Incremental releases for large projects are often grab bags of unrelated features. However, KDE SC 4.4 beta 1 (aka KDE 4.3.80) is a welcome exception to the rule.
True, the release includes new applications and improvements to existing applications on the KDE desktop. But it also features improvements to general desktop functionality and the evolution of several technologies and directions introduced earlier in the KDE 4 series of releases. In other words, it is ambitious, with far more innovations than than the average incremental release.
As I write, binary packages for KDE 4.4 are still finding their way into distributions. According to the release page, packages are available for Gentoo and openSUSE 11.0 and higher.
However, you can also upgrade to the upcoming Ubuntu Lucid Lynx release, and from Debian's Experimental repository. These sources provide a mostly complete preview of the new version of the KDE desktop, although in some cases you will find that new applications are not included.
For most users, the least interesting changes in KDE 4.4 are probably the changes to standard desktop applications. Some of these, like the use of Akonadi, IDE's personal information engine by Kaddressbook, are behind-the-scenes improvements that may go largely unnoticed by most users.
Others, like Bloglio, a basic blogging tool, or educational programs like Cantor and Rocs are new applications that you have to install specifically -- assuming, of course, that the distribution you are using have packaged them. Through no fault of the applications, all of these are easily overlooked, especially if you are only mildly curious about the beta.
In still other cases, the applications are already reasonably mature, so that many of the most noticeable changes are minor ones. For instance, if you use KRunner, the supercharged run command and menu substitute, you may be interested in the fact that it now works with bookmarks or opens by default anchored to the top of the desktop -- but, chances are, only mildly so.
For the average user, the most interesting new application is apt to be Plasma Netbook, the new KDE desktop for netbooks presented in the beta as a technology preview. When you start Plasma Netbook, it replaces the standard KDE desktop until you close it from the taskbar. If you are considering running KDE on a netbook or any other small screen, then you should find a look at Plasma Netbook well worth your time -- it's one of the most promising netbook desktops I have tried.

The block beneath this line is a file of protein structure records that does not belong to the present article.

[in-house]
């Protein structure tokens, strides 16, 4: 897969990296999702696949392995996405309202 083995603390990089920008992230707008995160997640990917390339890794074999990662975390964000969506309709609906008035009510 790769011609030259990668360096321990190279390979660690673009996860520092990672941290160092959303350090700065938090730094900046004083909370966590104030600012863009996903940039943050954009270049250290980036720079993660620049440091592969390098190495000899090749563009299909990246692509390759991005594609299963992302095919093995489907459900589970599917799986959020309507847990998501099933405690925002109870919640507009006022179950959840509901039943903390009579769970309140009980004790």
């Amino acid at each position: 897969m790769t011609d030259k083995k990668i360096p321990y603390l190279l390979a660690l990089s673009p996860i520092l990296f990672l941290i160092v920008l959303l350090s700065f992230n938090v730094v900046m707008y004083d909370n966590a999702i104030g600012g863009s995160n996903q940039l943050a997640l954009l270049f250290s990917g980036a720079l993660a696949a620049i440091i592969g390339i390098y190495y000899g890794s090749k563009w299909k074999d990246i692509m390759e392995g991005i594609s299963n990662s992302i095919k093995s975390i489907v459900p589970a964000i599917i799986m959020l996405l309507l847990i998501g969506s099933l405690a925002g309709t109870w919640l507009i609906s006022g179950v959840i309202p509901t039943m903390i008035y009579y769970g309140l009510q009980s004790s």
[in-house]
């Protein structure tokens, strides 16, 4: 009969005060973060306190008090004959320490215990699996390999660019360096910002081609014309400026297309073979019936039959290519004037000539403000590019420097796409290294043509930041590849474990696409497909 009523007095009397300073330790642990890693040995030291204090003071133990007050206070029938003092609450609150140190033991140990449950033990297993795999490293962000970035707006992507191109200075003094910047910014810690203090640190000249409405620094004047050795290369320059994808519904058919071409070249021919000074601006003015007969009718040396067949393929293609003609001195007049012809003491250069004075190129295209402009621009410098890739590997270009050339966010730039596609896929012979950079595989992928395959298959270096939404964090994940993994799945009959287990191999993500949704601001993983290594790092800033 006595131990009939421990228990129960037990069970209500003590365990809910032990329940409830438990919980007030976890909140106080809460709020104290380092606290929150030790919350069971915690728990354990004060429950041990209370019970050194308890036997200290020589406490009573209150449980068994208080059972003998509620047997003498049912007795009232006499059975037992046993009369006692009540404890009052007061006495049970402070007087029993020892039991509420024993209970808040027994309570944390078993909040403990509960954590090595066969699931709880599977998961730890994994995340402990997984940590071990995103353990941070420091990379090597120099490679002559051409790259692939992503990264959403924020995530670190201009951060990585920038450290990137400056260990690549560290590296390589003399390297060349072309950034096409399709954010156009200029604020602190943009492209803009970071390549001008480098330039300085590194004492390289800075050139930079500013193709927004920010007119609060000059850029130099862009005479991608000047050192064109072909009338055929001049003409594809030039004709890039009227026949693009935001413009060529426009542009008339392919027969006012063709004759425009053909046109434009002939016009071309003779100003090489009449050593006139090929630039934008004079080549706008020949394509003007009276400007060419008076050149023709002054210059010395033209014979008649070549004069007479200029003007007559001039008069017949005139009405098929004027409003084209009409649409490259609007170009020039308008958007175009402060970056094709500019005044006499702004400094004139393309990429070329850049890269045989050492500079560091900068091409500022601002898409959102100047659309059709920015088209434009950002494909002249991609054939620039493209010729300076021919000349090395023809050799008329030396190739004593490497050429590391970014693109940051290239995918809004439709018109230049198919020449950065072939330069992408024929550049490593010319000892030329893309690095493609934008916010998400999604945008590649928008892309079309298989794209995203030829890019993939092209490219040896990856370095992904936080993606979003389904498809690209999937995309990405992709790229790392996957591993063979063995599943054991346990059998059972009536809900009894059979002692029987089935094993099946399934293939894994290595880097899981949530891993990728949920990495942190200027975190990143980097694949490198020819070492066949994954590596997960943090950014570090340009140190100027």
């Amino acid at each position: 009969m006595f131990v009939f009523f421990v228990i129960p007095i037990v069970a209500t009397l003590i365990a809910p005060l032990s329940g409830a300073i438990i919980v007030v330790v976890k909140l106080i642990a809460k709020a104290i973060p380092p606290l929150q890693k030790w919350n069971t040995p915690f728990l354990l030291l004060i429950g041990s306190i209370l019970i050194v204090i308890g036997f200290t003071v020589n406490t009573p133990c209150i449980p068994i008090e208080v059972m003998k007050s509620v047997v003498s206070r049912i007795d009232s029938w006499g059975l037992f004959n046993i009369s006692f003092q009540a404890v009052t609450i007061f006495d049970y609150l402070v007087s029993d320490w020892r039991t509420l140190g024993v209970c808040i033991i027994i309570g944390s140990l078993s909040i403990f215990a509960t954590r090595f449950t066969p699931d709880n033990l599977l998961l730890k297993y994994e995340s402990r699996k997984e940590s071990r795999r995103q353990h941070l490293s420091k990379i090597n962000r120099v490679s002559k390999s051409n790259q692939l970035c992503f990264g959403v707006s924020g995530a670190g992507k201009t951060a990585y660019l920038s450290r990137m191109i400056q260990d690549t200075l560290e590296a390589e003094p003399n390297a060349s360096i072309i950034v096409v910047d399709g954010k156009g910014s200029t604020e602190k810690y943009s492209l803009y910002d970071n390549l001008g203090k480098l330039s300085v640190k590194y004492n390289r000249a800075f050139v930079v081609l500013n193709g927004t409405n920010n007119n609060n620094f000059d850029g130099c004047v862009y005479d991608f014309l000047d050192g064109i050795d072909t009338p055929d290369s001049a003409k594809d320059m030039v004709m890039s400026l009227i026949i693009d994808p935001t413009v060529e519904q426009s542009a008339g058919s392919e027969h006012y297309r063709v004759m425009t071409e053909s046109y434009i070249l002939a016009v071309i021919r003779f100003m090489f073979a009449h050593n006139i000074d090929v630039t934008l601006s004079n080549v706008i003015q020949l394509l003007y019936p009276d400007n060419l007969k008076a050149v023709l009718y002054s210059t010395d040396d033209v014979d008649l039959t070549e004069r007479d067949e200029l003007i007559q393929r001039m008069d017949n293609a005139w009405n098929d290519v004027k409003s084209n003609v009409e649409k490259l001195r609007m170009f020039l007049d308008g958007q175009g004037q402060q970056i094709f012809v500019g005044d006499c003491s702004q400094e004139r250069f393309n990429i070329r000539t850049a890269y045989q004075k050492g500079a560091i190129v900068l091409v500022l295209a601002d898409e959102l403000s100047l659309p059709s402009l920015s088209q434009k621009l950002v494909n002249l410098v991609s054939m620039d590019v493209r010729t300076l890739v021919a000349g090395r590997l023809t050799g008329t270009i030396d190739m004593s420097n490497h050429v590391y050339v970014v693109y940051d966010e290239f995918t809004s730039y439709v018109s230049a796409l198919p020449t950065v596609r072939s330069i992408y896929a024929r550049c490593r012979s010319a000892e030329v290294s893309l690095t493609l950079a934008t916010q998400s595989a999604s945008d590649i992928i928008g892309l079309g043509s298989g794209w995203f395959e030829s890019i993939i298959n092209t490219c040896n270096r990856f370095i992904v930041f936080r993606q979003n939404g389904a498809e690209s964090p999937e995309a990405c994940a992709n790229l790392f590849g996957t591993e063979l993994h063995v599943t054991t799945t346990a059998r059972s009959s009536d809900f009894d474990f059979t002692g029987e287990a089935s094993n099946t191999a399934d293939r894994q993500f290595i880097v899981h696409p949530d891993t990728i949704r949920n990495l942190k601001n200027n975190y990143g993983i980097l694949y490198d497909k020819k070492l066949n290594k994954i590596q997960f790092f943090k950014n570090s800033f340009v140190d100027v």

Since the radical redesign of the desktop in version 4.0, KDE has been spent the last two years gradually adding usability. Much of the groundwork in usability has been done in earlier releases, but 4.4 adds refinements to help fine-tune usability.
Since 4.0, KDE has had Activities, eventual replacements for Workspaces, but not emphasized them. In fact, they have been mostly hidden in the menu of the Desktop Toolkit ("the cashew" in the upper right corner) under the item Zoom Out.
Now, in 4.4, Activities are finally mentioned specifically in the menu, making users more likely to actually use them. Go to Multiple Desktops in System Settings, and you will also find an option to associate a different Activity with each desktop -- a much-needed step forward in removing the confusion between Activities and Workspaces.
Another welcome change is the additions to the hotspots on the edges of the desktop. In System Settings -> Desktop -> Screen Edges, you now have several additional options for compositing effects when you move the mouse over a hotspot.
Moreover, in a possible answer to Aero Snap in Windows 7, KDE 4.4 adds the option to maximize a window when you move it against the top of the screen, or to tile it vertically when you move it to the edge of the screen. Such features require that you stay alert to avoid activating them accidentally, but might help to reduce repetitive stress injuries from clicking.